It’s normal to care about money. Without it, we wouldn’t be able to take care of our families, achieve lifelong dreams like traveling the world, and retire someday. But some people take things too far and stop seeing money as a means to an end. They view the pursuit of money as their sole goal in life to the exclusion of relationships, hobbies, and work-life balance.
If you have a healthy relationship with your finances, you may wonder, why are people obsessed with money? Why do billionaires like Warren Buffet continue to work even though they have more money than they’ll ever need? Below we’ll dive into the reasons why people become addicted to building wealth at all costs so you can learn from their mistakes.
Why Are People Obsessed With Money?
Why are people obsessed with money? One possible answer is that they have a money disorder. Some people feel like they’ll never have enough money to be secure. Even if they had a million dollars in their investment account, it wouldn’t give them financial peace of mind.
This type of financial anxiety usually forms due to personal experiences like growing up poor. Some people may also develop money disorders later in life. For example, someone who lost a big portion of their wealth due to a failed business may end up obsessed with hoarding cash.
Because they don’t want to end up in a bad financial situation ever again, they make building wealth their main goal. They save compulsively and feel guilty spending any of their money. This can cause relationship problems when friends and family have trouble understanding their miserly ways.
Disordered financial thinking can also lead to workaholism. People with money anxiety may take on too much overtime at work in an attempt to rack up cash faster. If you feel this way, you should speak to a therapist and get help so you can enjoy some of your hard-earned money.
Fulfill Emotional Needs
Some people may also use money as a way to fulfill unmet emotional needs. We all need love and reassurance from the people in our lives. If we don’t have family and friends who make us feel valued, we may seek validation in other places. Seeing their bank account balance rise makes some people feel special and important, which may fill that void for them.
In our society, money is a status symbol, so it can feel validating to accumulate wealth and become rich and successful. But those zeroes in our bank accounts can’t satisfy our need for love and intimacy. In fact, a money obsession can often lead to isolation. When you spend all your time at work climbing the career ladder to earn more money, you don’t have time to form meaningful relationships.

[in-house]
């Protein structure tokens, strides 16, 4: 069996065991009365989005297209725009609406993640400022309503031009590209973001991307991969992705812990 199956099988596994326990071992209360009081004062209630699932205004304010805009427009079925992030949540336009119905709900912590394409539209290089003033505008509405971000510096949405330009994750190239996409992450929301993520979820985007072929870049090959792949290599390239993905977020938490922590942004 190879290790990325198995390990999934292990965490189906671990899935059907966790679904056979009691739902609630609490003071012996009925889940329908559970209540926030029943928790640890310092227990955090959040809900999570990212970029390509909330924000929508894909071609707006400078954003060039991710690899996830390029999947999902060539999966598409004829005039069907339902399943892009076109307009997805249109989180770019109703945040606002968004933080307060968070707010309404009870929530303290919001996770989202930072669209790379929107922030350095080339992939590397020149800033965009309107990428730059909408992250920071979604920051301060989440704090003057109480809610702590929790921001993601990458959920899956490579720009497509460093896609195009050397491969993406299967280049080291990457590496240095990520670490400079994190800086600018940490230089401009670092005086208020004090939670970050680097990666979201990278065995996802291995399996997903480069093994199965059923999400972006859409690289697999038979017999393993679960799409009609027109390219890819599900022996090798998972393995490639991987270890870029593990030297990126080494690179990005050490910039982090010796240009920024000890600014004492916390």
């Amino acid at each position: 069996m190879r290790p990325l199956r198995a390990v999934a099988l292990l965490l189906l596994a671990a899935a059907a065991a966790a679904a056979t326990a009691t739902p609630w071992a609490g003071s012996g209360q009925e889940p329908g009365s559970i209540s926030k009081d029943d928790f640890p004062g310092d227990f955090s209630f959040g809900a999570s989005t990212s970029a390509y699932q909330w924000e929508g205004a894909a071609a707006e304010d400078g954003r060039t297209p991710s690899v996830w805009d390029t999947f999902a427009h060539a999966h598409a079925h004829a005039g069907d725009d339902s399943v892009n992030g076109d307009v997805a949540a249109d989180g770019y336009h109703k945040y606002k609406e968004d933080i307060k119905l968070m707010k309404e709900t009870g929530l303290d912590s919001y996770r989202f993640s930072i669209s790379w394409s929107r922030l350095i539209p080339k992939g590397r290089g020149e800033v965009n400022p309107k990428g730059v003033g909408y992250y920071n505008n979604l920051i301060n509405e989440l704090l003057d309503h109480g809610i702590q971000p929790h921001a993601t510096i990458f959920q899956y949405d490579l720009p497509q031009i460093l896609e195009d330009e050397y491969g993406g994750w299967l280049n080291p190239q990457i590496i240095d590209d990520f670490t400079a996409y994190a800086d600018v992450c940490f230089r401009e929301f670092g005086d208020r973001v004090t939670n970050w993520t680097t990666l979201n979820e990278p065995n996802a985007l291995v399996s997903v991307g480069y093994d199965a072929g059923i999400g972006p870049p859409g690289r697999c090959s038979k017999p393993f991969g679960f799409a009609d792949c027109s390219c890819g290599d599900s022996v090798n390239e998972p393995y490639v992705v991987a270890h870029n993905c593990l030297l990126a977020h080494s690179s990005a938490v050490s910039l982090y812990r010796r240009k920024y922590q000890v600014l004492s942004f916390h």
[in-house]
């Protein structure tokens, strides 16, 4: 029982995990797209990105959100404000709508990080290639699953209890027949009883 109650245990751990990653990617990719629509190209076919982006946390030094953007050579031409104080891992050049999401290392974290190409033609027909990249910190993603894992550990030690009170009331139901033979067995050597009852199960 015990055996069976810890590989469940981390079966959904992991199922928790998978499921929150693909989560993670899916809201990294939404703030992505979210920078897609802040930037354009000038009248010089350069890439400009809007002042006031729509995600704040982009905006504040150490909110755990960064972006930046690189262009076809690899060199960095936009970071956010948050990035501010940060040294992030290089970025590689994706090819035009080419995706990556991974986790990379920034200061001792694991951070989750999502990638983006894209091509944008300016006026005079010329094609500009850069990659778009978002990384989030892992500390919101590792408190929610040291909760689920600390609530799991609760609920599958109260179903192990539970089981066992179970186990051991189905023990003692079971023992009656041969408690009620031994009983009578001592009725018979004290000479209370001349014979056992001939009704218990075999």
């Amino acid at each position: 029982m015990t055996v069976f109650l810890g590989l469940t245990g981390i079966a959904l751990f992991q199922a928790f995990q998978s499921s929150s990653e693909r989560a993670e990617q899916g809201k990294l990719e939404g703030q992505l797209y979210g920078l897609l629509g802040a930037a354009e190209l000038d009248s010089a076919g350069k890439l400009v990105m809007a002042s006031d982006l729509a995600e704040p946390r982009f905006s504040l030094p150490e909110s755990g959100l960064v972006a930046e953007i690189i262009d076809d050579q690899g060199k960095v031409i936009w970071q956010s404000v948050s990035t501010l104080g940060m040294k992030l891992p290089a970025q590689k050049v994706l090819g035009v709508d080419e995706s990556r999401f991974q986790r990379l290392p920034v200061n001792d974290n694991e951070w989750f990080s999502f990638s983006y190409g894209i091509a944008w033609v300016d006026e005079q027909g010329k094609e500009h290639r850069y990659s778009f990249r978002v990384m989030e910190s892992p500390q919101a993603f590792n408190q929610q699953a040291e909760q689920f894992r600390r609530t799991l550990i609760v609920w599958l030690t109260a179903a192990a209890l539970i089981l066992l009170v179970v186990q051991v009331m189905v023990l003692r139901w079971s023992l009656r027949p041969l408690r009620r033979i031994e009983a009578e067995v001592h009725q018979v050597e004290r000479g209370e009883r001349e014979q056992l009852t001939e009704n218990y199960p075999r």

Leaving a Legacy
For some people, their obsession with money and work stems from wanting to leave a legacy for their kids and grandkids. They want their family to be secure and live without financial struggle. So they put in long hours and sacrifice their free time to leave their children better off than they were.
However, it’s important to know when to stop. Your family would rather have time with you than a bigger inheritance. So if you have enough money to retire on and extra to leave to your kids, it may be time to pump the breaks on work.
Money obsessions can occur for many different reasons. Some people become addicted to building wealth after growing up poor or experiencing a big financial loss. Others use money and buying things to fulfill unmet emotional needs, like the need for love or validation.
Overcoming a money obsession that has deep emotional roots can be difficult. But with some self-reflection and potentially help from a therapist, it’s possible to develop a healthier relationship with your finances.
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Vicky Monroe is a freelance personal finance and lifestyle writer. When she’s not busy writing about her favorite money saving hacks or tinkering with her budget spreadsheets, she likes to travel, garden, and cook healthy vegetarian meals.